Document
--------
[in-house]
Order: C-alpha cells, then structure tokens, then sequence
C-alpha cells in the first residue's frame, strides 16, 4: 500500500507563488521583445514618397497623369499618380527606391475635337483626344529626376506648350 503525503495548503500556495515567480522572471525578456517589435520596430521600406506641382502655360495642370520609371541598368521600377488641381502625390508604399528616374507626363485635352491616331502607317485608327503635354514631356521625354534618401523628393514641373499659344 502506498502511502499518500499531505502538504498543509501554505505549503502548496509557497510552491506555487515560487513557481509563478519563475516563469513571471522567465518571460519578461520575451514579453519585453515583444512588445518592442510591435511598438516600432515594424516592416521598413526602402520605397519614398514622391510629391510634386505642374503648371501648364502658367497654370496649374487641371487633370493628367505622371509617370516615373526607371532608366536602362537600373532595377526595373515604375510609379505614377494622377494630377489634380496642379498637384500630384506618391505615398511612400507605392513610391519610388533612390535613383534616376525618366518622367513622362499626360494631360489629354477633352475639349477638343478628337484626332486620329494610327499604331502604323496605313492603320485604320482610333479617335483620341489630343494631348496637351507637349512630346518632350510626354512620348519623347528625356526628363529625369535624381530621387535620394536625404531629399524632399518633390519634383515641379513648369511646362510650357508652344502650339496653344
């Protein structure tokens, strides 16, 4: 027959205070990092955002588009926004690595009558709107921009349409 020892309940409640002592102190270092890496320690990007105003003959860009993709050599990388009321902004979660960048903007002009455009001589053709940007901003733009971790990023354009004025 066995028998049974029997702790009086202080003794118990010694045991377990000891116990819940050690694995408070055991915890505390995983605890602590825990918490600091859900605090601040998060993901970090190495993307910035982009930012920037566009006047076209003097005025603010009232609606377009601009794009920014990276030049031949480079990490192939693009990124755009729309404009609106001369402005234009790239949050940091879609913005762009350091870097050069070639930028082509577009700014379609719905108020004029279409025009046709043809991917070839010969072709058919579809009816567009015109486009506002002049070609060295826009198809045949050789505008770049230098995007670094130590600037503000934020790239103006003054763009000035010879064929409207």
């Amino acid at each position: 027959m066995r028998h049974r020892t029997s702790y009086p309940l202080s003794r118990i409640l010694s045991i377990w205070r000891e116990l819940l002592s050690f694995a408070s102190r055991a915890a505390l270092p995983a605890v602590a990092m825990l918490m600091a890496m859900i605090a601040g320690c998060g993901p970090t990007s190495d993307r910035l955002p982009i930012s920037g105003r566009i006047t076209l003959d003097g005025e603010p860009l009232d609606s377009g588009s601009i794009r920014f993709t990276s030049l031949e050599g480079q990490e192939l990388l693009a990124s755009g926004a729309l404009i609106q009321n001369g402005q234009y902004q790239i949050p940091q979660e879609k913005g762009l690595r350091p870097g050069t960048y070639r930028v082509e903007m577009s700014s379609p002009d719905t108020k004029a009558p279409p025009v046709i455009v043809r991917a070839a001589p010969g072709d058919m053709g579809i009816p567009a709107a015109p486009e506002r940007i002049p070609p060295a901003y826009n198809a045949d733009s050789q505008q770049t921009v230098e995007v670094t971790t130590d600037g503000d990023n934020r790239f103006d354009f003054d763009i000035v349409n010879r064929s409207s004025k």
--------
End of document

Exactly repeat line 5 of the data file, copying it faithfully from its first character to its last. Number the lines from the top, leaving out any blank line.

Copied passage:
């Amino acid at each position: 027959m066995r028998h049974r020892t029997s702790y009086p309940l202080s003794r118990i409640l010694s045991i377990w205070r000891e116990l819940l002592s050690f694995a408070s102190r055991a915890a505390l270092p995983a605890v602590a990092m825990l918490m600091a890496m859900i605090a601040g320690c998060g993901p970090t990007s190495d993307r910035l955002p982009i930012s920037g105003r566009i006047t076209l003959d003097g005025e603010p860009l009232d609606s377009g588009s601009i794009r920014f993709t990276s030049l031949e050599g480079q990490e192939l990388l693009a990124s755009g926004a729309l404009i609106q009321n001369g402005q234009y902004q790239i949050p940091q979660e879609k913005g762009l690595r350091p870097g050069t960048y070639r930028v082509e903007m577009s700014s379609p002009d719905t108020k004029a009558p279409p025009v046709i455009v043809r991917a070839a001589p010969g072709d058919m053709g579809i009816p567009a709107a015109p486009e506002r940007i002049p070609p060295a901003y826009n198809a045949d733009s050789q505008q770049t921009v230098e995007v670094t971790t130590d600037g503000d990023n934020r790239f103006d354009f003054d763009i000035v349409n010879r064929s409207s004025k």